Stockland chief executive Mark Steinert says the group’s diversified development business has helped it navigate a slowing property market, with its residential sales bolstered by growing demand from the owner-occupier market.
Steinert said the group focused on the more “resilient” parts of the market over the past year: land subdivision and townhouses with owner-occupiers making up more than 75 per cent of buyers.
“We are seeing continued demand for our range of affordable house and land and townhome product, despite some moderation in the market,” Steinert said.
“The quality of our masterplanned communities, which are liveable, affordable and connected, and many close to heavy rail, is driving velocity of sales and increased market share.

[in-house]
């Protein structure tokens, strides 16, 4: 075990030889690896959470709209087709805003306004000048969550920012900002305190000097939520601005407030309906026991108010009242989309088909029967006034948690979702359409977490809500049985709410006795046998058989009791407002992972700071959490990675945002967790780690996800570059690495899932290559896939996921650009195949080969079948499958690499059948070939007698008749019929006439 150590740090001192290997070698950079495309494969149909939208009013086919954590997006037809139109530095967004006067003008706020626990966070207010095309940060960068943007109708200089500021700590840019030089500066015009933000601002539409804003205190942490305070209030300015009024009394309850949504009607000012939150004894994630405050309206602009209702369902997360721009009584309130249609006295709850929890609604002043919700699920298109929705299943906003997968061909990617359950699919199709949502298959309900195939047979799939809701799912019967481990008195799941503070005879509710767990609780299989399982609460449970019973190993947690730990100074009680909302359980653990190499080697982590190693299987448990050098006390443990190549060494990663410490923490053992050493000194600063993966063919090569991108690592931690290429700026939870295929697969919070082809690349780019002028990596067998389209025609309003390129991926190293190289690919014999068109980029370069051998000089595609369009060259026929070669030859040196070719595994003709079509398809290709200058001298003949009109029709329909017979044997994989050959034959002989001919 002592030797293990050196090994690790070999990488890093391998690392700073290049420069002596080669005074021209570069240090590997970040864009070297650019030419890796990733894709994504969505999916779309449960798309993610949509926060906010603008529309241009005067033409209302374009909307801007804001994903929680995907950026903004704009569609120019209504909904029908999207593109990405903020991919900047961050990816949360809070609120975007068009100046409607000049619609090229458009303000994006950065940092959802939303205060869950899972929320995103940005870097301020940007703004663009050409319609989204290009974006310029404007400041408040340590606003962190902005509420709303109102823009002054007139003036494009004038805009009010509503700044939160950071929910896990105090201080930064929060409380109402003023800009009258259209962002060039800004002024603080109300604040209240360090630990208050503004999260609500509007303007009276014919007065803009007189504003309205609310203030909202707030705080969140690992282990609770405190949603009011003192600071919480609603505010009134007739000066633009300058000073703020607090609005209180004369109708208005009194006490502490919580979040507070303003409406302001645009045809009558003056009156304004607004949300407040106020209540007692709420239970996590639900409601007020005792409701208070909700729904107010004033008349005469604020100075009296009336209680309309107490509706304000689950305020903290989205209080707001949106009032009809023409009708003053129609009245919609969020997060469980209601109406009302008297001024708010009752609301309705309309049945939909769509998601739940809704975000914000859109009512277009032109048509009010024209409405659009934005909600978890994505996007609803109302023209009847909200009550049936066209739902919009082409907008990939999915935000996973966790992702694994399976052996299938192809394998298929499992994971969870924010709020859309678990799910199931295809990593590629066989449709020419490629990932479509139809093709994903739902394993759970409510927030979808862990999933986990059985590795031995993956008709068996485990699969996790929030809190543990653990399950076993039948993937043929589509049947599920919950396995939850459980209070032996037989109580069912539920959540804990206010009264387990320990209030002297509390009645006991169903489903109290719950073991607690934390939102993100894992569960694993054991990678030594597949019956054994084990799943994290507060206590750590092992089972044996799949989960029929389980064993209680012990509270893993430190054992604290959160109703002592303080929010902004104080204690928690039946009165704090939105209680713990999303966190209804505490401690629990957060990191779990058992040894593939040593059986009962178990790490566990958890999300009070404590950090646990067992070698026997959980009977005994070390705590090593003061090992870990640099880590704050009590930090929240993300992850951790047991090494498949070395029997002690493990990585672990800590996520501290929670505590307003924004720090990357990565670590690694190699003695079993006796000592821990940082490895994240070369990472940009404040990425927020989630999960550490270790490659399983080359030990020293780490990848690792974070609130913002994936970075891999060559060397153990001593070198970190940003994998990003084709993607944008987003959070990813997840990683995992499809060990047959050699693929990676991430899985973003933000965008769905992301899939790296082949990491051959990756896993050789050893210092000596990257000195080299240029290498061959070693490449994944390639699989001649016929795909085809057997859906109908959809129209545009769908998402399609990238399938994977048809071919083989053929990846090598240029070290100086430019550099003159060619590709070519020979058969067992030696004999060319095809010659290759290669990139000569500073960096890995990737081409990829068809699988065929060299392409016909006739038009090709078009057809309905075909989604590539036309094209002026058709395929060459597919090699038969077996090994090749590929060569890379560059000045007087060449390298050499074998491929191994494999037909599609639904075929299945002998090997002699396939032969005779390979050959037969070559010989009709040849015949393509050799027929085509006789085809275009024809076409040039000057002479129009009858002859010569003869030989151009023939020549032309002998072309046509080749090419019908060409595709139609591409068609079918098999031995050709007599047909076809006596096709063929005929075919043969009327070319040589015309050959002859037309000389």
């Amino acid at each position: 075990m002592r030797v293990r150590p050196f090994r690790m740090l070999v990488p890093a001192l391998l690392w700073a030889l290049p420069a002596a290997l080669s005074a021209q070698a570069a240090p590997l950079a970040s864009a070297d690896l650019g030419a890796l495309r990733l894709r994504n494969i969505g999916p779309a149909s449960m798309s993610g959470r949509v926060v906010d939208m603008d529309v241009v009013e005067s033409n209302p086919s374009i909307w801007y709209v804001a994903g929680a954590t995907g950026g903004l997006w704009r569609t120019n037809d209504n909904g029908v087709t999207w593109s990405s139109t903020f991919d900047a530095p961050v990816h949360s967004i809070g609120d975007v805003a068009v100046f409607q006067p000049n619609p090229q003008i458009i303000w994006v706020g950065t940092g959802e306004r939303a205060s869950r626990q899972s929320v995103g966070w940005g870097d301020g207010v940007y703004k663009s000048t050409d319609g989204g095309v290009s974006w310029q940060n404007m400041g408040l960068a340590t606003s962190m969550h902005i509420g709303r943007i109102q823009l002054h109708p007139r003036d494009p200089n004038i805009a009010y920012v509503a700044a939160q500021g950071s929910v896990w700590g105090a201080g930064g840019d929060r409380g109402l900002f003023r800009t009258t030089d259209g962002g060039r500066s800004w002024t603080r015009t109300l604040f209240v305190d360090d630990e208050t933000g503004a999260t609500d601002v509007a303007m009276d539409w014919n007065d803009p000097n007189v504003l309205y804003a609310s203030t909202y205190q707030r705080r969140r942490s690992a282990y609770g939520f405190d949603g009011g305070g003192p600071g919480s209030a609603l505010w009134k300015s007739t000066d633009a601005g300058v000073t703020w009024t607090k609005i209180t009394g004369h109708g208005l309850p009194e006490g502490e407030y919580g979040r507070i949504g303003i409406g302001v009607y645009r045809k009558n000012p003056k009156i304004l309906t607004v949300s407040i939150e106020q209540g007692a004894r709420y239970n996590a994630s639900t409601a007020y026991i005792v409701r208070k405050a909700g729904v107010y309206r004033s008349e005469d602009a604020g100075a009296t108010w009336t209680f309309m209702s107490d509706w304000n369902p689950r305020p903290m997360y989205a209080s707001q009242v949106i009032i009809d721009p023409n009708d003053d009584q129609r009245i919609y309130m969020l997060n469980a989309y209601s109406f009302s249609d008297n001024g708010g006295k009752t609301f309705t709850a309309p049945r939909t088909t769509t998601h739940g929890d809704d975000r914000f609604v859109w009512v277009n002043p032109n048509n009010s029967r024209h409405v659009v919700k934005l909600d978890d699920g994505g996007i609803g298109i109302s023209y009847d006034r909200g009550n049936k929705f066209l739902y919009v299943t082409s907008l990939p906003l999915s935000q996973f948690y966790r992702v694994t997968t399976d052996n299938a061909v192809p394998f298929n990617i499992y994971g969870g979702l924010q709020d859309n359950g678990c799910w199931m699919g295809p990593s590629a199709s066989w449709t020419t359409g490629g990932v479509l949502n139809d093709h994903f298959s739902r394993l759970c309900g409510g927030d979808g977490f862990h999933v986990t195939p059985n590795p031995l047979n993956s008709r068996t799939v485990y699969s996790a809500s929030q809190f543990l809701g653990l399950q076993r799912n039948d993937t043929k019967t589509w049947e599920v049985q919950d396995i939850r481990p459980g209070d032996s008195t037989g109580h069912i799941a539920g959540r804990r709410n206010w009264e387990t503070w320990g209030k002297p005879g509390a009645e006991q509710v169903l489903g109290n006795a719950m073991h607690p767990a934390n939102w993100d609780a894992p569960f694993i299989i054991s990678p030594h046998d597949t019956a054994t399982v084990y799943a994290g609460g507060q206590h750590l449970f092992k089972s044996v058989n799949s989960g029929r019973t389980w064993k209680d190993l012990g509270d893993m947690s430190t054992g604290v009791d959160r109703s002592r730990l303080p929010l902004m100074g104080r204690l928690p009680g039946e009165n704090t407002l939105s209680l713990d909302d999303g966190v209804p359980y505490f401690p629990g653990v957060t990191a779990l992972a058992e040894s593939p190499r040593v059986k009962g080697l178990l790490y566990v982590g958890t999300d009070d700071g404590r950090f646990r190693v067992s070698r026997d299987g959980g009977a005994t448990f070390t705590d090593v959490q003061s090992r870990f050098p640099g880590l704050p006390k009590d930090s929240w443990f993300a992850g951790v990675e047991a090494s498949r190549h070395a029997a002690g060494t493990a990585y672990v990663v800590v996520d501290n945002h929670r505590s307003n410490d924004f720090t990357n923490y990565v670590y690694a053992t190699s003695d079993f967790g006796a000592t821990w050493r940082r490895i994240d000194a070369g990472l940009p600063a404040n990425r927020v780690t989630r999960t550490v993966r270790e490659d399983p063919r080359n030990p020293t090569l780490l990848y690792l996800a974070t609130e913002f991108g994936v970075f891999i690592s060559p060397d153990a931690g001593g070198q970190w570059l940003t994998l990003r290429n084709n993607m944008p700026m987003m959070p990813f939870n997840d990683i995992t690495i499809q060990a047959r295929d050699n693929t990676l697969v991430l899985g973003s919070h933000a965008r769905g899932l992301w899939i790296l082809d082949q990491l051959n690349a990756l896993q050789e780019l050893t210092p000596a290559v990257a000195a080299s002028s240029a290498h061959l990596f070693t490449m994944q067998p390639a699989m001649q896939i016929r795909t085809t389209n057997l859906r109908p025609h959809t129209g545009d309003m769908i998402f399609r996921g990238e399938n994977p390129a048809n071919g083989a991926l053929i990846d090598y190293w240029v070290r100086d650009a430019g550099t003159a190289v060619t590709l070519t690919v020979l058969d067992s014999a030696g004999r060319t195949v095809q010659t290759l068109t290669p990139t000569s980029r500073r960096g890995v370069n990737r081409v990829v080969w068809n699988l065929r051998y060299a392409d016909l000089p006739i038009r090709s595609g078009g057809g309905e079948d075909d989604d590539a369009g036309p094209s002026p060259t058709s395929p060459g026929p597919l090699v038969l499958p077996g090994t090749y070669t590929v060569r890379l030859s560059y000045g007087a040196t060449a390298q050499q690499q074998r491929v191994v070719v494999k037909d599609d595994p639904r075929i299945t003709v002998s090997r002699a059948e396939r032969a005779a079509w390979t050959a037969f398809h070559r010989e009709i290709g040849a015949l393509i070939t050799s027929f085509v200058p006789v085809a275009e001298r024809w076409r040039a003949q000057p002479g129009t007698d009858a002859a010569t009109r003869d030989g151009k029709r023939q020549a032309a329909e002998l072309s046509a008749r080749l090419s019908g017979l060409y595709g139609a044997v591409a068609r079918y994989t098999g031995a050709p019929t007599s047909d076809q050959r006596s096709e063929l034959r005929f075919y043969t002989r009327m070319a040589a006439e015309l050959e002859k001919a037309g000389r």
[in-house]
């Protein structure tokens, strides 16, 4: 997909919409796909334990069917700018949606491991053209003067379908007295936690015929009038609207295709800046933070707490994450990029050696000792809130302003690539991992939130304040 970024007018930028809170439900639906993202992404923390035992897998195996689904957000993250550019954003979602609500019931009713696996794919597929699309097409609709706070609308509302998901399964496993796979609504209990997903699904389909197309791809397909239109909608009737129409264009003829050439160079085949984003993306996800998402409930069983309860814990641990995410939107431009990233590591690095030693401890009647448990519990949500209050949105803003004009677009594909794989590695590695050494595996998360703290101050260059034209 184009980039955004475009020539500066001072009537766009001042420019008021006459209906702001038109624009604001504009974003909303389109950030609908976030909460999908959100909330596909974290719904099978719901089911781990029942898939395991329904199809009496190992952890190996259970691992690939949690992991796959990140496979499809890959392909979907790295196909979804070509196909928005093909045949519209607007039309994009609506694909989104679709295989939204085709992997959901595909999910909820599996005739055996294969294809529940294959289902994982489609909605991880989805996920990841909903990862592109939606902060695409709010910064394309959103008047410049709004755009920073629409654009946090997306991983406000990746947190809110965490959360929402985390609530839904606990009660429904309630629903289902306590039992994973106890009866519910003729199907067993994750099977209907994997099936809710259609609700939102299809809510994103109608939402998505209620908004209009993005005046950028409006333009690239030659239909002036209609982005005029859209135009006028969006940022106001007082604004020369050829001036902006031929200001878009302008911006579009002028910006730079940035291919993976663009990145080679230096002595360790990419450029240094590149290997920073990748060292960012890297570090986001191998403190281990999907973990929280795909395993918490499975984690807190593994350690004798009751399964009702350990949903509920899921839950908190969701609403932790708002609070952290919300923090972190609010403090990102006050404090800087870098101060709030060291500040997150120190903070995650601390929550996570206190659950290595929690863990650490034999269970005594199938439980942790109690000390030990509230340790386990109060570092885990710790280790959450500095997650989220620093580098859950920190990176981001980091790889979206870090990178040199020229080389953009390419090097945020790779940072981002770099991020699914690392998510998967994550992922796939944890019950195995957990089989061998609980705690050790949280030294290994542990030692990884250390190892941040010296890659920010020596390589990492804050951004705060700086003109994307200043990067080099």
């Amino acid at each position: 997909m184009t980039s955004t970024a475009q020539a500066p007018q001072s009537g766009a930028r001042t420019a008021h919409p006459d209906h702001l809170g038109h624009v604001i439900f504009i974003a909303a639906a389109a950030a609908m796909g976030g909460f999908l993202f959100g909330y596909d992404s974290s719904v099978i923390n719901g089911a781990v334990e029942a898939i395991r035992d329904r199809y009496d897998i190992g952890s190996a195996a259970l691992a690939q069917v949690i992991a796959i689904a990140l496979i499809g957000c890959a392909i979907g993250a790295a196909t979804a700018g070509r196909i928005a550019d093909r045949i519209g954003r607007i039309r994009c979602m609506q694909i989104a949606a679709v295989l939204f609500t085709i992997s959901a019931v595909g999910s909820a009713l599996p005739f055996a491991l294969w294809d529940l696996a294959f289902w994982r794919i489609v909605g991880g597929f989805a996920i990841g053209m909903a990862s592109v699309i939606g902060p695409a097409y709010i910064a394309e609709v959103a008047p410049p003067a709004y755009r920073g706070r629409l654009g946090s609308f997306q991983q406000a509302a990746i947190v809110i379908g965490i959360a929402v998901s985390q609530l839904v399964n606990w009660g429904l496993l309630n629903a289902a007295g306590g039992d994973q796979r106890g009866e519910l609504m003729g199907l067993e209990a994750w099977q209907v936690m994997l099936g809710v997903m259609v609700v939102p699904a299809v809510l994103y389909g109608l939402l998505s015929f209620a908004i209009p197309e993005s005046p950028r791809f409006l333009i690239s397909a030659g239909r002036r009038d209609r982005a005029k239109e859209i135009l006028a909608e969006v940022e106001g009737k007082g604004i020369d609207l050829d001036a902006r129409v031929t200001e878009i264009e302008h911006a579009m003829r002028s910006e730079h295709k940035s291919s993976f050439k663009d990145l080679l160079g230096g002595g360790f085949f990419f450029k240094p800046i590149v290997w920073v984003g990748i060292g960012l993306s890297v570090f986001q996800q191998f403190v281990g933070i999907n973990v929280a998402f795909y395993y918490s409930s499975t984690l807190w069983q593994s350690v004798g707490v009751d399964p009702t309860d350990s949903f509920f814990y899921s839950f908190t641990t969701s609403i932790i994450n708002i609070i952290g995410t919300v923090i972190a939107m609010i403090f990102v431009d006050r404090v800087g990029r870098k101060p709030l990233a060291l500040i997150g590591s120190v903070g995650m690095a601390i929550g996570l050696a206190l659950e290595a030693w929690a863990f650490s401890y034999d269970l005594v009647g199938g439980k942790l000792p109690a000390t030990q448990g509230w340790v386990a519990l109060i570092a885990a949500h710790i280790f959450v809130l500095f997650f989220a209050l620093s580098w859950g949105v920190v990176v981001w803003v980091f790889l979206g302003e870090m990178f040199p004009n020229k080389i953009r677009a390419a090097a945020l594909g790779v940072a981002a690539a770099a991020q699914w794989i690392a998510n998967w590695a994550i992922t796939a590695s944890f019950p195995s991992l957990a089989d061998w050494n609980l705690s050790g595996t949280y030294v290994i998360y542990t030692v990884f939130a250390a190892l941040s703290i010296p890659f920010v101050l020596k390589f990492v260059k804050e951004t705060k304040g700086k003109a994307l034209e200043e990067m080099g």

Stockland’s national market share in land sales is up 3 per cent to 14.5 per cent the year.
The country’s largest developer of residential property experienced a 14.2 per cent fall in statutory profit – down to $1.02 billion from $1.2 billion a year earlier.
Steinert attributed the fall in lower mark to market gains on financial instruments and smaller revaluation gains.
The company forecast 5-7 per cent growth in funds from operations for the year, representing a 4 per cent growth on FY18.
“Our business has very strong operational leverage to the key demand drivers of population growth, urbanisation, infrastructure improvement, ageing and a growing focus on health and wellbeing,” Steinert said.
Retirement living operating profit dropped nearly 17 per cent to $53 million, and its retail growth was 1.3 per cent over the year.
Stockland confirmed 13 cents in distributions to unitholders, up from 12.6 cents.